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Evidence: Poems Hardcover – April 1, 2009


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Product Details

  • Hardcover: 88 pages
  • Publisher: Beacon Press (April 1, 2009)
  • Language: English
  • ISBN-10: 9780807068984
  • ISBN-13: 978-0807068984
  • ASIN: 0807068985
  • Product Dimensions: 8.7 x 6.7 x 0.8 inches
  • Shipping Weight: 7.2 ounces (View shipping rates and policies)
  • Average Customer Review: 4.5 out of 5 stars  See all reviews (26 customer reviews)
  • Amazon Best Sellers Rank: #762,507 in Books (See Top 100 in Books)

Editorial Reviews

From Booklist

Oliver has been publishing poetry collections since 1963, and her latest is gloriously alive, inquisitive, and welcoming. A prolific and cherished poet, she makes readers feel as though they’ve been part of the quest for wisdom and grace she records in her lucid, giving, prayerful poems. Oliver writes of meditative walks and moments of radiant recognition. Gratitude is the mode here, and sustained attention is the vehicle, as acknowledged with her signature clarity in two of many bird poems. In “Empty Branch in the Orchard,” the poet waits, year after year, for the return of a hummingbird; in “Snowy Egret,” she writes of one who “has come again to the shallows in front of my house / as he has for forty years.” There it is: what we long for, and what we hold dear. Within each lifting lyric, Oliver declares all of life holy. She affirms her poetry habit, “The comforts / of language / are true / and deep.” And she reminds us that, in spite of anguish and loss, “to have loved / is everything.”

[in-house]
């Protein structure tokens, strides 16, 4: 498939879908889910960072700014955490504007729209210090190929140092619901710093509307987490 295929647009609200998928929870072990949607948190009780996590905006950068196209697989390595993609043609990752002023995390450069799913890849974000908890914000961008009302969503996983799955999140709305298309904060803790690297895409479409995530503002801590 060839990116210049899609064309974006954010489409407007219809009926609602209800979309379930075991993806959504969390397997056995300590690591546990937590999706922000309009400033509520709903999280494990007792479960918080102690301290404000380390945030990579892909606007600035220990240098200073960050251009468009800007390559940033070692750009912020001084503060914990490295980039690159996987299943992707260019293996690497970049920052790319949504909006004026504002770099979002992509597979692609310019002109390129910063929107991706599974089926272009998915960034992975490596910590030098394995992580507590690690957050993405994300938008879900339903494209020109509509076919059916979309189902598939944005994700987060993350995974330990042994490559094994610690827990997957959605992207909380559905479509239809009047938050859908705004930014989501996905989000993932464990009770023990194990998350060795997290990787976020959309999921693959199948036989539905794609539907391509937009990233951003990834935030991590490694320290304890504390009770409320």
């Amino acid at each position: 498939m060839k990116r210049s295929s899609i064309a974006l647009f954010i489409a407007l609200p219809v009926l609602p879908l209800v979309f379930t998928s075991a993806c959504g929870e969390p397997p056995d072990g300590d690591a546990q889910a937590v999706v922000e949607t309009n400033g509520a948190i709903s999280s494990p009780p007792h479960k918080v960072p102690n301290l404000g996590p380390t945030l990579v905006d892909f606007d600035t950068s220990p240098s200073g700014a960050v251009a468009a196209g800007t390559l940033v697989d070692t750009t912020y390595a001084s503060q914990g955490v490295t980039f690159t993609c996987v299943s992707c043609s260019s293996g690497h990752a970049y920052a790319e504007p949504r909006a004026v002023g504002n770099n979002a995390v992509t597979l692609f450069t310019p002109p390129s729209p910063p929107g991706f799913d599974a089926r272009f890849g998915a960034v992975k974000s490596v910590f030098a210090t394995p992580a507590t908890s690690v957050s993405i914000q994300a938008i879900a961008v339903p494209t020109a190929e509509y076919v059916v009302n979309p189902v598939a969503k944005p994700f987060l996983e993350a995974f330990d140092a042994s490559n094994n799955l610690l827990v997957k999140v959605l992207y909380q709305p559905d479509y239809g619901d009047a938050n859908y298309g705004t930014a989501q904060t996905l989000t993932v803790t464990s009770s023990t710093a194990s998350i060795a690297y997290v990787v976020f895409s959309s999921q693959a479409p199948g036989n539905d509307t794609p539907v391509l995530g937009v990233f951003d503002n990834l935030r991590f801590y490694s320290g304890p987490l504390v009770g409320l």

Review

“A ‘nature’ poet in the league of Wordsworth, whose poetry is said to have inspired this volume. . . There is still almost audible excitement in her literary voice, but her nature mysticism seems to have reached a stage more of stillness—a quiet that is not so much a quality as a presence that informs most of her images . . . A subtle collection that sometimes teaches but never preaches. All the usual Oliver themes—the divine in the physical world, the importance of having loved, the power and consolation of words—are present.”
—Tim Pfaff, Bay Area Reporter
 
“Gloriously alive, inquisitive, and welcoming. A prolific and cherished poet, [Oliver] makes readers feel as though they’ve been part of the quest for wisdom and grace she records in her lucid, giving, prayerful poems . . . Gratitude is the mode here, and sustained attention is the vehicle . . . Within each lifting lyric, Oliver declares all of life holy.”
—Donna Seaman, Booklist
 
“I think of Oliver as a fierce, uncompromising lyricist, a loyalist of the marshes. Hers is a voice we desperately need.”
—Maxine Kumin 


From the Trade Paperback edition.

More About the Author